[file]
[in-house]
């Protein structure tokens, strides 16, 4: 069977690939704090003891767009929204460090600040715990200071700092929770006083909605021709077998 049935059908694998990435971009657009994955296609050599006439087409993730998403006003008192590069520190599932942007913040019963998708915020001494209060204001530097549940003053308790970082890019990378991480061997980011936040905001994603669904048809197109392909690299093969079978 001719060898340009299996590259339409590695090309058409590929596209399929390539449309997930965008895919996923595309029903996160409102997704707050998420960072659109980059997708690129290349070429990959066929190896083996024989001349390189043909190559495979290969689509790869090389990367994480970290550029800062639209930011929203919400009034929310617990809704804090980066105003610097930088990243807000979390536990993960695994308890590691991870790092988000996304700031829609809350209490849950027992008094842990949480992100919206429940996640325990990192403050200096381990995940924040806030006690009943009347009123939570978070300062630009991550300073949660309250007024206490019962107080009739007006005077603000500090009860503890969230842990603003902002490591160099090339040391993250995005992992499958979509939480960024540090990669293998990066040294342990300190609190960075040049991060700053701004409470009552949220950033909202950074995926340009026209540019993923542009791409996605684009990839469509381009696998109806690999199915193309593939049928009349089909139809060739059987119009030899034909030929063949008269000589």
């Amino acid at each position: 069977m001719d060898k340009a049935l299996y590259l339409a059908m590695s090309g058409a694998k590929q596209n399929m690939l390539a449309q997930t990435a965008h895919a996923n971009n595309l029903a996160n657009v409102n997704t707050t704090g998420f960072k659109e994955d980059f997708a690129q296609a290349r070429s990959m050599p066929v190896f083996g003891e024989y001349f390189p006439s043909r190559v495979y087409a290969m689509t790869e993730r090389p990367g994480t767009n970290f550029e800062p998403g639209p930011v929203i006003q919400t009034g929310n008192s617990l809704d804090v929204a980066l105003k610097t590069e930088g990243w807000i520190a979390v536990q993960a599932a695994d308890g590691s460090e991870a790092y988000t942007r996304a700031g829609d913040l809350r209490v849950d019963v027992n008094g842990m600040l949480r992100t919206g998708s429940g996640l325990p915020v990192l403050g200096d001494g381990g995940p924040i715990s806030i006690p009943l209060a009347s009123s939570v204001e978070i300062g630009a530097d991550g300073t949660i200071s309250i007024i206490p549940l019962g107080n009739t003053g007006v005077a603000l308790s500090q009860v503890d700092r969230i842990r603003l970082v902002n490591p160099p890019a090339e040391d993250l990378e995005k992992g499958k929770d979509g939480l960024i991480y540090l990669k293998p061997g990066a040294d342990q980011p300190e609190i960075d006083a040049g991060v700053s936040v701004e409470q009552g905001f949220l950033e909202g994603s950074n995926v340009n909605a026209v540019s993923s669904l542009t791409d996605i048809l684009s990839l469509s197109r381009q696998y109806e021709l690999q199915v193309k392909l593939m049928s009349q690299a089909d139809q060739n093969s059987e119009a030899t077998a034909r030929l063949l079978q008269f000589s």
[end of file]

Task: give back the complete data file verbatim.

[in-house]
């Protein structure tokens, strides 16, 4: 069977690939704090003891767009929204460090600040715990200071700092929770006083909605021709077998 049935059908694998990435971009657009994955296609050599006439087409993730998403006003008192590069520190599932942007913040019963998708915020001494209060204001530097549940003053308790970082890019990378991480061997980011936040905001994603669904048809197109392909690299093969079978 001719060898340009299996590259339409590695090309058409590929596209399929390539449309997930965008895919996923595309029903996160409102997704707050998420960072659109980059997708690129290349070429990959066929190896083996024989001349390189043909190559495979290969689509790869090389990367994480970290550029800062639209930011929203919400009034929310617990809704804090980066105003610097930088990243807000979390536990993960695994308890590691991870790092988000996304700031829609809350209490849950027992008094842990949480992100919206429940996640325990990192403050200096381990995940924040806030006690009943009347009123939570978070300062630009991550300073949660309250007024206490019962107080009739007006005077603000500090009860503890969230842990603003902002490591160099090339040391993250995005992992499958979509939480960024540090990669293998990066040294342990300190609190960075040049991060700053701004409470009552949220950033909202950074995926340009026209540019993923542009791409996605684009990839469509381009696998109806690999199915193309593939049928009349089909139809060739059987119009030899034909030929063949008269000589």
């Amino acid at each position: 069977m001719d060898k340009a049935l299996y590259l339409a059908m590695s090309g058409a694998k590929q596209n399929m690939l390539a449309q997930t990435a965008h895919a996923n971009n595309l029903a996160n657009v409102n997704t707050t704090g998420f960072k659109e994955d980059f997708a690129q296609a290349r070429s990959m050599p066929v190896f083996g003891e024989y001349f390189p006439s043909r190559v495979y087409a290969m689509t790869e993730r090389p990367g994480t767009n970290f550029e800062p998403g639209p930011v929203i006003q919400t009034g929310n008192s617990l809704d804090v929204a980066l105003k610097t590069e930088g990243w807000i520190a979390v536990q993960a599932a695994d308890g590691s460090e991870a790092y988000t942007r996304a700031g829609d913040l809350r209490v849950d019963v027992n008094g842990m600040l949480r992100t919206g998708s429940g996640l325990p915020v990192l403050g200096d001494g381990g995940p924040i715990s806030i006690p009943l209060a009347s009123s939570v204001e978070i300062g630009a530097d991550g300073t949660i200071s309250i007024i206490p549940l019962g107080n009739t003053g007006v005077a603000l308790s500090q009860v503890d700092r969230i842990r603003l970082v902002n490591p160099p890019a090339e040391d993250l990378e995005k992992g499958k929770d979509g939480l960024i991480y540090l990669k293998p061997g990066a040294d342990q980011p300190e609190i960075d006083a040049g991060v700053s936040v701004e409470q009552g905001f949220l950033e909202g994603s950074n995926v340009n909605a026209v540019s993923s669904l542009t791409d996605i048809l684009s990839l469509s197109r381009q696998y109806e021709l690999q199915v193309k392909l593939m049928s009349q690299a089909d139809q060739n093969s059987e119009a030899t077998a034909r030929l063949l079978q008269f000589s």